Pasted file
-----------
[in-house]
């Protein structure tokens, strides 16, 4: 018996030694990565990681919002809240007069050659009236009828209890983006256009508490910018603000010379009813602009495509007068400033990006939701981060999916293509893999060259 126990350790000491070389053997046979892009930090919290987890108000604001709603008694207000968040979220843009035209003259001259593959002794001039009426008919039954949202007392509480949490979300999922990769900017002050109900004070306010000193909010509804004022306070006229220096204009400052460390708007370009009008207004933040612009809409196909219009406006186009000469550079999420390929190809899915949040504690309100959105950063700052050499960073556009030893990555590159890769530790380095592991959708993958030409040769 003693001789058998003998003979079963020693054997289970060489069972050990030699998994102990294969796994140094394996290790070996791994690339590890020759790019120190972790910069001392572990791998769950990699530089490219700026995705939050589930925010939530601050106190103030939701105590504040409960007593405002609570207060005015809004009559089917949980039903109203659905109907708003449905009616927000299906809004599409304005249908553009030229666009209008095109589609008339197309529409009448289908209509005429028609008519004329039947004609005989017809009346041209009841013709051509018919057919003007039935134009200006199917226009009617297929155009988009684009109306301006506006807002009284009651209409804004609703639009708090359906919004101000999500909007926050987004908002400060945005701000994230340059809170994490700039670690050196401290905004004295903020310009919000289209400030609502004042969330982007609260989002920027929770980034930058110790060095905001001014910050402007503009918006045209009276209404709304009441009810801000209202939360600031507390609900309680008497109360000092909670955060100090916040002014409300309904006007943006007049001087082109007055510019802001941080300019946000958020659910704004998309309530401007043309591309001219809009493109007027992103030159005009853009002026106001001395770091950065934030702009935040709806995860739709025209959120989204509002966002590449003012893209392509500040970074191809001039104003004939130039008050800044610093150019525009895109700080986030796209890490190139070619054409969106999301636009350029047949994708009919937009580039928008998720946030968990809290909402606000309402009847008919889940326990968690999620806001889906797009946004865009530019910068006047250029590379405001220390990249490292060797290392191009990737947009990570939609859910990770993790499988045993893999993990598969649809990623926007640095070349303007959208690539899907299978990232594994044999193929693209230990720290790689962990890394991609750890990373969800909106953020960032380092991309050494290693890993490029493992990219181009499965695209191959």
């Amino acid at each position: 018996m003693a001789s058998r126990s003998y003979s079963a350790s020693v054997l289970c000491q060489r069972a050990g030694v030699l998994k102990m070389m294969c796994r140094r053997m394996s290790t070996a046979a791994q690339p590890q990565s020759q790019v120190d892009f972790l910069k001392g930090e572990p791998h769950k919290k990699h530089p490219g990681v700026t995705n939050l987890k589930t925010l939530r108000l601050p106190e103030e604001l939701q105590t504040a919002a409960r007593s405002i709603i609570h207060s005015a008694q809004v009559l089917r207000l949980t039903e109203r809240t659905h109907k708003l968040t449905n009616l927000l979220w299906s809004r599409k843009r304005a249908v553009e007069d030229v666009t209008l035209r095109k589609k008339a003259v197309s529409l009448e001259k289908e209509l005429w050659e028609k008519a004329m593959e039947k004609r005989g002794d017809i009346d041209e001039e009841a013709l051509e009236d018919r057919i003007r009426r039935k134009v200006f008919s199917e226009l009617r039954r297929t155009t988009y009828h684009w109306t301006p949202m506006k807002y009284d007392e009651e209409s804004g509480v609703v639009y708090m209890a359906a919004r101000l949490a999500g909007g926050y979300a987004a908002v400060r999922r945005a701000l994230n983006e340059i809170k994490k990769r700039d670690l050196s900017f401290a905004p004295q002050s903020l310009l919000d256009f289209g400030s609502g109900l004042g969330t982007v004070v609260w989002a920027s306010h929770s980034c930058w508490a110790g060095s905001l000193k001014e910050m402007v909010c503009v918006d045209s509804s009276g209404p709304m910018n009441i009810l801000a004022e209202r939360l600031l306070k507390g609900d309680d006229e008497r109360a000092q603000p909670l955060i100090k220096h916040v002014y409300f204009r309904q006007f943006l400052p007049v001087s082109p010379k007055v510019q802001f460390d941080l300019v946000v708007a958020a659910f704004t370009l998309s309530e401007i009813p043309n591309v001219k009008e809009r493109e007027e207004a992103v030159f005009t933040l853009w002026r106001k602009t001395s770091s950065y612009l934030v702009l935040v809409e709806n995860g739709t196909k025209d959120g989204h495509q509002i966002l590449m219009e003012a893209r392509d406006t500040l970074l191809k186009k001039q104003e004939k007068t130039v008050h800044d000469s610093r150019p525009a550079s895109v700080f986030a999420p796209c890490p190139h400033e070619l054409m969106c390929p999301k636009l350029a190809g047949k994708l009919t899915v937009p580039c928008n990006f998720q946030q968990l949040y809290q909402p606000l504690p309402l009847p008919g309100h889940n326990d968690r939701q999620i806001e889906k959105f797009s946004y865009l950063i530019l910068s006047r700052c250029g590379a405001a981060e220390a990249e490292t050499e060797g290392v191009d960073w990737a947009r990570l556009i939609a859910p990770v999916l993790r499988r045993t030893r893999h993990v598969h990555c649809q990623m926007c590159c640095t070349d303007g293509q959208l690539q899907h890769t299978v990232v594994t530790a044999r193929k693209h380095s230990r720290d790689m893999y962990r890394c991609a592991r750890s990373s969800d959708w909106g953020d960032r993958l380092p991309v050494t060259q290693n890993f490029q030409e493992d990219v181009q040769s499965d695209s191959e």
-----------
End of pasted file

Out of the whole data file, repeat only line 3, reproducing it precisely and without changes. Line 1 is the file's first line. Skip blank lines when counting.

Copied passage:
């Amino acid at each position: 018996m003693a001789s058998r126990s003998y003979s079963a350790s020693v054997l289970c000491q060489r069972a050990g030694v030699l998994k102990m070389m294969c796994r140094r053997m394996s290790t070996a046979a791994q690339p590890q990565s020759q790019v120190d892009f972790l910069k001392g930090e572990p791998h769950k919290k990699h530089p490219g990681v700026t995705n939050l987890k589930t925010l939530r108000l601050p106190e103030e604001l939701q105590t504040a919002a409960r007593s405002i709603i609570h207060s005015a008694q809004v009559l089917r207000l949980t039903e109203r809240t659905h109907k708003l968040t449905n009616l927000l979220w299906s809004r599409k843009r304005a249908v553009e007069d030229v666009t209008l035209r095109k589609k008339a003259v197309s529409l009448e001259k289908e209509l005429w050659e028609k008519a004329m593959e039947k004609r005989g002794d017809i009346d041209e001039e009841a013709l051509e009236d018919r057919i003007r009426r039935k134009v200006f008919s199917e226009l009617r039954r297929t155009t988009y009828h684009w109306t301006p949202m506006k807002y009284d007392e009651e209409s804004g509480v609703v639009y708090m209890a359906a919004r101000l949490a999500g909007g926050y979300a987004a908002v400060r999922r945005a701000l994230n983006e340059i809170k994490k990769r700039d670690l050196s900017f401290a905004p004295q002050s903020l310009l919000d256009f289209g400030s609502g109900l004042g969330t982007v004070v609260w989002a920027s306010h929770s980034c930058w508490a110790g060095s905001l000193k001014e910050m402007v909010c503009v918006d045209s509804s009276g209404p709304m910018n009441i009810l801000a004022e209202r939360l600031l306070k507390g609900d309680d006229e008497r109360a000092q603000p909670l955060i100090k220096h916040v002014y409300f204009r309904q006007f943006l400052p007049v001087s082109p010379k007055v510019q802001f460390d941080l300019v946000v708007a958020a659910f704004t370009l998309s309530e401007i009813p043309n591309v001219k009008e809009r493109e007027e207004a992103v030159f005009t933040l853009w002026r106001k602009t001395s770091s950065y612009l934030v702009l935040v809409e709806n995860g739709t196909k025209d959120g989204h495509q509002i966002l590449m219009e003012a893209r392509d406006t500040l970074l191809k186009k001039q104003e004939k007068t130039v008050h800044d000469s610093r150019p525009a550079s895109v700080f986030a999420p796209c890490p190139h400033e070619l054409m969106c390929p999301k636009l350029a190809g047949k994708l009919t899915v937009p580039c928008n990006f998720q946030q968990l949040y809290q909402p606000l504690p309402l009847p008919g309100h889940n326990d968690r939701q999620i806001e889906k959105f797009s946004y865009l950063i530019l910068s006047r700052c250029g590379a405001a981060e220390a990249e490292t050499e060797g290392v191009d960073w990737a947009r990570l556009i939609a859910p990770v999916l993790r499988r045993t030893r893999h993990v598969h990555c649809q990623m926007c590159c640095t070349d303007g293509q959208l690539q899907h890769t299978v990232v594994t530790a044999r193929k693209h380095s230990r720290d790689m893999y962990r890394c991609a592991r750890s990373s969800d959708w909106g953020d960032r993958l380092p991309v050494t060259q290693n890993f490029q030409e493992d990219v181009q040769s499965d695209s191959e």